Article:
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Eur J Immunol. 2014 Feb;44(2):348-51. doi: 10.1002/eji.201344375.

Gimap and T cells: a matter of life or death.

Author information

1
Laboratory of Immune Cell Biology, Center for Cancer Research, National Cancer Institute, National Institutes of Health, Bethesda, MD, USA.

Abstract

GTPase immune-associated proteins (Gimap) genes encode evolutionarily conserved GTP-binding proteins that are preferentially expressed in immune cells. Specific members have been shown to be involved in lymphocyte development, or are associated with inflammatory and autoimmune diseases. However, the function of these proteins remains poorly understood, both at the cellular and molecular levels. A new study in this issue of the European Journal of Immunology [Eur. J. Immunol. 2014. 44: 561-572] points to the distinct but partly overlapping functions of two members of this family, Gimap3 and Gimap5, and offers new insight into their potential functions in T cells.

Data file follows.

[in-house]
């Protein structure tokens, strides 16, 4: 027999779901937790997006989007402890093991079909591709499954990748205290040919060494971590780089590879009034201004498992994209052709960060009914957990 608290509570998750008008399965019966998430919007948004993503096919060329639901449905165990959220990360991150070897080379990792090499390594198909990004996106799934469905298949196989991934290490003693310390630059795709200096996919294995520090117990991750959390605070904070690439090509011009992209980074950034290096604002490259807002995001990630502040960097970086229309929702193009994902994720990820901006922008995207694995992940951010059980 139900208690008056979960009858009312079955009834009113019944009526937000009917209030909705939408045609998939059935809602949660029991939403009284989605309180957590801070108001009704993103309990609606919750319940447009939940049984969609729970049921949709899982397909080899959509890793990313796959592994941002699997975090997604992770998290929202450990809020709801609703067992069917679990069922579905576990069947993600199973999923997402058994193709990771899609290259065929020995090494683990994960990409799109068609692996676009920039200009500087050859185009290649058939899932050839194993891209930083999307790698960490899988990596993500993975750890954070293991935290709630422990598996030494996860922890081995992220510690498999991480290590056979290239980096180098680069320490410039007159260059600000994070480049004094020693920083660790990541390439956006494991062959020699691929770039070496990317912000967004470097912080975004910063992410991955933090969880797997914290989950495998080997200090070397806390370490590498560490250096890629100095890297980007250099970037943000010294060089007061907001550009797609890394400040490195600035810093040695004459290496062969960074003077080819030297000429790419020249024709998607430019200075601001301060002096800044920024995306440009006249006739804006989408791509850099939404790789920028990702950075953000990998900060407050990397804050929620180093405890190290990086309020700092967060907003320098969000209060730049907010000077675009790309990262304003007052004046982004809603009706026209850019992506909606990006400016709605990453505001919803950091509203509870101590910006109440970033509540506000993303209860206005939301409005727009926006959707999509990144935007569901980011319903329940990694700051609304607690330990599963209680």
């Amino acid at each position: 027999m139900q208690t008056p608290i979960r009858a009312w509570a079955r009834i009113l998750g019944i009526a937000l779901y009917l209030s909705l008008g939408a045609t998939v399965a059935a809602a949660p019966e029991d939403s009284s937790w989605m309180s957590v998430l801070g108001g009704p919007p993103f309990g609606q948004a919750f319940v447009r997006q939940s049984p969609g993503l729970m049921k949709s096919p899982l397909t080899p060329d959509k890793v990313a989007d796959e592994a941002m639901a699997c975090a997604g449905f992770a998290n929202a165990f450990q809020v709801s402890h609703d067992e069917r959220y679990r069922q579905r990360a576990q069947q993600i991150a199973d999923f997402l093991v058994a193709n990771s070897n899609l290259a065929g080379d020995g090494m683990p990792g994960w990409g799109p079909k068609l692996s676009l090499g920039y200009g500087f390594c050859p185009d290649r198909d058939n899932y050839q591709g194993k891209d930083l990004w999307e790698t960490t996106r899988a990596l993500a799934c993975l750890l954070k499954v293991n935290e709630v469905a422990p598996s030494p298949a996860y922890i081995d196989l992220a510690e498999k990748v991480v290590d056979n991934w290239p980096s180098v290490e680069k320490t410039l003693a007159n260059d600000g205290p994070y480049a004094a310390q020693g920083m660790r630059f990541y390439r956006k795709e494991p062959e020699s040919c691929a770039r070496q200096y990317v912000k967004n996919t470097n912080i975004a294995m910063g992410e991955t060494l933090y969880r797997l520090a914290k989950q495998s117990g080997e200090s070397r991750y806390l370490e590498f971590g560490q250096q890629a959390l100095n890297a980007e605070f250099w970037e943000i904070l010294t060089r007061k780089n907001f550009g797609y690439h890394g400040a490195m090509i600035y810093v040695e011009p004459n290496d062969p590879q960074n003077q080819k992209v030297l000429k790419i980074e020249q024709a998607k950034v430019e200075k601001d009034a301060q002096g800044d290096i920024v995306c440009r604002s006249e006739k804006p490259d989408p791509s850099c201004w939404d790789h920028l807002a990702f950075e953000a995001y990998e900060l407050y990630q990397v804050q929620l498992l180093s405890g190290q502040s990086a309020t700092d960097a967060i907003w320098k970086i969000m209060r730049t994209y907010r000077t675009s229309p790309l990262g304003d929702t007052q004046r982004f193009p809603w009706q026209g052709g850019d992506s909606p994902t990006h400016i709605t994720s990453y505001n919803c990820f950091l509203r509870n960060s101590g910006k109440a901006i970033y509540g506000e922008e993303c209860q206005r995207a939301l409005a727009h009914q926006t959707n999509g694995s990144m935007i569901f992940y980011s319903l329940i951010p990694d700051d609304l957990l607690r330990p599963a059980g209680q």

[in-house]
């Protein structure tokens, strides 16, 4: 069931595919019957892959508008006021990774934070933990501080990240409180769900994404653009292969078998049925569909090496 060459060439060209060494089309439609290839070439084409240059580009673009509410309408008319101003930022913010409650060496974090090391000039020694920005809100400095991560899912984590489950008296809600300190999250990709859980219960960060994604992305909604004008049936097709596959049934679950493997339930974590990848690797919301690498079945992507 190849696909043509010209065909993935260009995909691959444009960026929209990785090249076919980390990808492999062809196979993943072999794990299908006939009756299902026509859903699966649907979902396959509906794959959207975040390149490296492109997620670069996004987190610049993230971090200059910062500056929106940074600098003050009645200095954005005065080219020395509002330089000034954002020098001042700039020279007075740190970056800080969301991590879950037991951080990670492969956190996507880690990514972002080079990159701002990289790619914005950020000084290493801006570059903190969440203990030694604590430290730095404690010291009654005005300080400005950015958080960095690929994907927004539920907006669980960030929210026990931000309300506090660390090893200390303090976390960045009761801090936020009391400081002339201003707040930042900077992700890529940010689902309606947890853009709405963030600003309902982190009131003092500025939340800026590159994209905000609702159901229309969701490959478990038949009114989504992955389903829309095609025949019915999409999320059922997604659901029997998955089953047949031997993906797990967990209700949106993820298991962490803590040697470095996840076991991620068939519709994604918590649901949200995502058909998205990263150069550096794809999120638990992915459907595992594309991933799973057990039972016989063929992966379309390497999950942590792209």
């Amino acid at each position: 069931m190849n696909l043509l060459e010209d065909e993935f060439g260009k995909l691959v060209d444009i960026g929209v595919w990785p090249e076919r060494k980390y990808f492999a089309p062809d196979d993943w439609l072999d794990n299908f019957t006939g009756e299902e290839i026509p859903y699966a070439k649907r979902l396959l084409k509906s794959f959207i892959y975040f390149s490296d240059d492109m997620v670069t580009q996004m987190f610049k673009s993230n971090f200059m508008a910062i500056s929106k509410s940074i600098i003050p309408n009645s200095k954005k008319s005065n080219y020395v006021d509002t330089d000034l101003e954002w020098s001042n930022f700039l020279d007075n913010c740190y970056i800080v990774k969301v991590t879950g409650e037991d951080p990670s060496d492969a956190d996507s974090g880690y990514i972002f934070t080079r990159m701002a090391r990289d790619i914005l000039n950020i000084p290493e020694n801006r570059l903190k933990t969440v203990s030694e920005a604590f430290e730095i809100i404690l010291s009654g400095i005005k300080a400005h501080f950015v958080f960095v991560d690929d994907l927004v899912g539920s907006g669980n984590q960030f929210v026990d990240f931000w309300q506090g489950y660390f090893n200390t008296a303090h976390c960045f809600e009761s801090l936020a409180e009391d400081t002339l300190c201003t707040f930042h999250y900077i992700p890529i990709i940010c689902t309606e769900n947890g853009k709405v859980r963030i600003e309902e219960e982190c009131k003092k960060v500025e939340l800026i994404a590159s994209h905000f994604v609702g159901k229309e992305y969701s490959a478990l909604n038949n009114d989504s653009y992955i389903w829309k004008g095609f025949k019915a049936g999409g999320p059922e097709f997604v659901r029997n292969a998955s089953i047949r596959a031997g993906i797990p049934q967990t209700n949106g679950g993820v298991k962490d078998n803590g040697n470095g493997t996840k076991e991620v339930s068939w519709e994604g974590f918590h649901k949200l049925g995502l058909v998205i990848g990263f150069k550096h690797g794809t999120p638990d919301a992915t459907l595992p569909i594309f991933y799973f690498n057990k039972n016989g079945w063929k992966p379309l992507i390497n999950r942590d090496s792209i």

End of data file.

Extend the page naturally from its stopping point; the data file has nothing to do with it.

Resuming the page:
KEYWORDS:

Bcl-2; GTPase immune-associated proteins; T-cell survival; auto-immunity; lymphopenia

PMID:
24510500
PMCID:
PMC4005041
DOI:
10.1002/eji.201344375
[Indexed for MEDLINE]
Free PMC Article
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